Allure Interview: Kemi Adeyemo, Fashion DesignerNo Case Matched!
Lagos based Fashion designer Kemi Adeyemo, just last year, launched the Jane Uati fashion brand, after acquiring her first University degree.
She got a BSc in Biochemistry, from the University of Port- Harcourt and a Pattern Drafter and Fashion illustration graduate, from M.E Fashion School.
Now she is a year old in business and waxing stronger.
In this interview with Allure, Kemi speaks on her inspiration, lessons and achievements in her one year in the Nigerian business of Fashion.
What’s the inspiration behind your brand? How did it all start?
My mum has always been my inspiration. During my growing up days, I watched how fashionable she was, the way she mixed and matched her outfit. When she puts on an accessory, be it her “headband” “fascinators” etc., I loved it, and that drew me into fashion. The idea of becoming a fashion designer and starting my brand kicked off during my university days (University of Port- Harcourt) while I was in year two, in 2013.
The urge became too much, and I wanted to start in 2014, but the course I was studying in school was too demanding so that I couldn’t juggle both. So, I decided to wait until I finish my schooling to dive into it fully. I graduated in 2017 and decided to start, but I still wasn’t stable; I was shuttling port Harcourt-Benin-Lagos. I needed to be stabilised to start. So, I moved to Lagos on April 1, 2018, and began Jane Uati in 2018.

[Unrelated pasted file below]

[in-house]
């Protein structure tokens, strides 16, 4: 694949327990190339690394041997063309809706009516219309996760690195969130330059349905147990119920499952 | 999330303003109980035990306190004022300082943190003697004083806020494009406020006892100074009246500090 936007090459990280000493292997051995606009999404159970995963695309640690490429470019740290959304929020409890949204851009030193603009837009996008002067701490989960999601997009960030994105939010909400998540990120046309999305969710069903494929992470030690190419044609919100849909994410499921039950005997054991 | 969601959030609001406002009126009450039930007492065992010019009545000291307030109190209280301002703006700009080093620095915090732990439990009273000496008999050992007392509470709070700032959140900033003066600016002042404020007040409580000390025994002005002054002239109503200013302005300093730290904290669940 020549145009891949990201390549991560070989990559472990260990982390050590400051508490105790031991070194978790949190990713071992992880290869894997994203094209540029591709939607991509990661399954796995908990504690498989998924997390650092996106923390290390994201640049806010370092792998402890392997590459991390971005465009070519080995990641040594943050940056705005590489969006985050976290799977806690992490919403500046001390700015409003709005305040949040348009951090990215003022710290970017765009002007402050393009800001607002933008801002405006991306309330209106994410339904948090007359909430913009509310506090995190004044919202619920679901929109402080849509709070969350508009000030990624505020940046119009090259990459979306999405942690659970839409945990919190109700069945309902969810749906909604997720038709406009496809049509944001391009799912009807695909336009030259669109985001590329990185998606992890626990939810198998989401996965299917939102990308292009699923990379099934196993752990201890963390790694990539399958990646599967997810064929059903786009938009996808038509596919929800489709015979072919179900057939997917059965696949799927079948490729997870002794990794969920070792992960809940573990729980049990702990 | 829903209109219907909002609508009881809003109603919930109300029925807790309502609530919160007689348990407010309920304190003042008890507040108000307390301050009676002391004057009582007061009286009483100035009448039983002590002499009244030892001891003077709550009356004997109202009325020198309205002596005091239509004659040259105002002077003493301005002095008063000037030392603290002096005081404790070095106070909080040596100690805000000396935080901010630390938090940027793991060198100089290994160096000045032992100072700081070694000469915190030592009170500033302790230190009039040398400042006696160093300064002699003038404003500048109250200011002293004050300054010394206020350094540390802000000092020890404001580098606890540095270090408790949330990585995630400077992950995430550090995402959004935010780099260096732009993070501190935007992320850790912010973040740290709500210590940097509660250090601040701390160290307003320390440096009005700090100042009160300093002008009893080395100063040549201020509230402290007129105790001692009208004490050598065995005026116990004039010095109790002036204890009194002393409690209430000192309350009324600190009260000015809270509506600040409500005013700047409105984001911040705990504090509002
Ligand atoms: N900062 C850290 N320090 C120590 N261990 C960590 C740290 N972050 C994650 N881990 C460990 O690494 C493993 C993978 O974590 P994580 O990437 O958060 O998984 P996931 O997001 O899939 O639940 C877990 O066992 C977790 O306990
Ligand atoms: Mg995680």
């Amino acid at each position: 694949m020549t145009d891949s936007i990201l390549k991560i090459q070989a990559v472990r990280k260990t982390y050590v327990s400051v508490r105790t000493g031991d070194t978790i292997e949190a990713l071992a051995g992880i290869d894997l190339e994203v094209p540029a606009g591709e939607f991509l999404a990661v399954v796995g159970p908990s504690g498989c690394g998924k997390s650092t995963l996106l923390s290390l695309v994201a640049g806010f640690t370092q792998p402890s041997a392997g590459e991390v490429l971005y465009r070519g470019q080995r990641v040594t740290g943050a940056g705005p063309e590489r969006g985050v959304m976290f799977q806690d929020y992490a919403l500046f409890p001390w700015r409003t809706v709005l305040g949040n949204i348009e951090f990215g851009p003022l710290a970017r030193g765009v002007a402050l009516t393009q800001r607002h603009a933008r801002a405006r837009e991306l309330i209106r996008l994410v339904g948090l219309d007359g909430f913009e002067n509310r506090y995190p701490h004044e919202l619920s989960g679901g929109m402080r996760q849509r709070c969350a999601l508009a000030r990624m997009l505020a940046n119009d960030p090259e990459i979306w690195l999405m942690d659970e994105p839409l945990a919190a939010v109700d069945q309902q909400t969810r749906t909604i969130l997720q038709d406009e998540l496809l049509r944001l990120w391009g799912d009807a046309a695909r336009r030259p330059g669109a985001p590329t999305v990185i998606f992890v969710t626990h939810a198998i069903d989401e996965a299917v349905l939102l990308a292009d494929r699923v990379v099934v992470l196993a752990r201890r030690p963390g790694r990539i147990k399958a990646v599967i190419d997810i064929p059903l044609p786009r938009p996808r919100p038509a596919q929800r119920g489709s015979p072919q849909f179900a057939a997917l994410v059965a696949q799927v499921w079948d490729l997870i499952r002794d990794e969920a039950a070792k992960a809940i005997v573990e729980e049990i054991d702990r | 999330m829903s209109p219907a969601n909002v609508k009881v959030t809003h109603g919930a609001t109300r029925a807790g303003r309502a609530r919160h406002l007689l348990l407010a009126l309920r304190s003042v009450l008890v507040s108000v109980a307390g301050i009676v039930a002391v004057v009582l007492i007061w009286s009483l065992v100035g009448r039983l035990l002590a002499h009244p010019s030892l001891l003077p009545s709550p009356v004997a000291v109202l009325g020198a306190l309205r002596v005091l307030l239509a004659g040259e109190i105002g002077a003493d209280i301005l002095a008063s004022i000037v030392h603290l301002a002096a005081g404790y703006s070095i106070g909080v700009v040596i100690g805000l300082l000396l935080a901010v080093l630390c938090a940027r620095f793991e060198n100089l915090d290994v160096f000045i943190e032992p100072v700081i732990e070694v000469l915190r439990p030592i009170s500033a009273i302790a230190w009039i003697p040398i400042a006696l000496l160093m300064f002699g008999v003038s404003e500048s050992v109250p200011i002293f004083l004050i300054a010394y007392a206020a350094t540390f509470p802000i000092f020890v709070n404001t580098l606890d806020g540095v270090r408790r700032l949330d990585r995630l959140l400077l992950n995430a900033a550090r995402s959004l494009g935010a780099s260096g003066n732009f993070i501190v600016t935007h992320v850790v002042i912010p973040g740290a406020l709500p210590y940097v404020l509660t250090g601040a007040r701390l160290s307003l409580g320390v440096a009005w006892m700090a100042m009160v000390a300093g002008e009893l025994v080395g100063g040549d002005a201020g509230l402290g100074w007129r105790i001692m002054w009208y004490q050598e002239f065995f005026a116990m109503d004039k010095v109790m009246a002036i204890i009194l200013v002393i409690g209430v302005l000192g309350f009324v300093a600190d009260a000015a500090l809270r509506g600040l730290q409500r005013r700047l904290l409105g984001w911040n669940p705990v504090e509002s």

What inspired the name Jane Uati?
The name ‘Uati’ is an Esan name(Edo state) you would agree it’s a very unique and beautiful name. “Jane Uati ” is my mother’s name. I decided to name my brand after my mum because she’s my rock. I adore her, and she inspires me.
Who’s an ideal Jane Uati woman?
An ideal Jane Uati woman is industrious and creative. She dresses with strength, and she is a confident woman. At Jane Uati, we cloth you to feel secure, confident, comfortable, bold, sexy unique and classy. Our pieces make you not just an ideal woman, but you feel like it.
What’s your creative process?
My creative process starts from me doing my research, this I do all the time even in my free time. I research about the new trends, what’s hot at the moment etc. Then my creative instincts kick in, and I start imagining how this and this would come out if put together. I try to make my pieces with the thought that ‘modest’ is the new beautiful. I sometimes sketch to bring my ideas to reality, after which I produce my pieces.
What’s your greatest challenge running a fashion brand like yours in Lagos, Nigeria?
The light situation. It is horrible and affects our productivity.
Being in the Nigerian fashion industry, what would you say is the greatest lesson you’ve learned and why?
I have learnt a whole lot in my short period as a fashion designer/entrepreneur. I would say dealing with people is by far the greatest lesson I have learnt.